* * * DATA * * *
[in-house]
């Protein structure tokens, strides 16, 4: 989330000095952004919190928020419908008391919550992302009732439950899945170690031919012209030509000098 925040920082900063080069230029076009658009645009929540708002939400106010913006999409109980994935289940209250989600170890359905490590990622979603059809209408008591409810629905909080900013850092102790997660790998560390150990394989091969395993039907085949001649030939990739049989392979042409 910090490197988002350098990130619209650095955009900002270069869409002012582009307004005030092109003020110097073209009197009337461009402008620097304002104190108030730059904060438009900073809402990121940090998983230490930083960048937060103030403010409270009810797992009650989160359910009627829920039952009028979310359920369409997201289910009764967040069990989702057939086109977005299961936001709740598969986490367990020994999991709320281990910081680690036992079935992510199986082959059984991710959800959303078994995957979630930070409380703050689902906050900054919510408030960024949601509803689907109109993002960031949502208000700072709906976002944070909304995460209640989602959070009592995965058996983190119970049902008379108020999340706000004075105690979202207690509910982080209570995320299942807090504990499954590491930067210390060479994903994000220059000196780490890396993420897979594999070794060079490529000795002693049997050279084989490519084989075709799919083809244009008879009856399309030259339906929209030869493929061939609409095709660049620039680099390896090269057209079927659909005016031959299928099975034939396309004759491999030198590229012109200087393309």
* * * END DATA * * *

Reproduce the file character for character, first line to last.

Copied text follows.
[in-house]
């Protein structure tokens, strides 16, 4: 989330000095952004919190928020419908008391919550992302009732439950899945170690031919012209030509000098 925040920082900063080069230029076009658009645009929540708002939400106010913006999409109980994935289940209250989600170890359905490590990622979603059809209408008591409810629905909080900013850092102790997660790998560390150990394989091969395993039907085949001649030939990739049989392979042409 910090490197988002350098990130619209650095955009900002270069869409002012582009307004005030092109003020110097073209009197009337461009402008620097304002104190108030730059904060438009900073809402990121940090998983230490930083960048937060103030403010409270009810797992009650989160359910009627829920039952009028979310359920369409997201289910009764967040069990989702057939086109977005299961936001709740598969986490367990020994999991709320281990910081680690036992079935992510199986082959059984991710959800959303078994995957979630930070409380703050689902906050900054919510408030960024949601509803689907109109993002960031949502208000700072709906976002944070909304995460209640989602959070009592995965058996983190119970049902008379108020999340706000004075105690979202207690509910982080209570995320299942807090504990499954590491930067210390060479994903994000220059000196780490890396993420897979594999070794060079490529000795002693049997050279084989490519084989075709799919083809244009008879009856399309030259339906929209030869493929061939609409095709660049620039680099390896090269057209079927659909005016031959299928099975034939396309004759491999030198590229012109200087393309």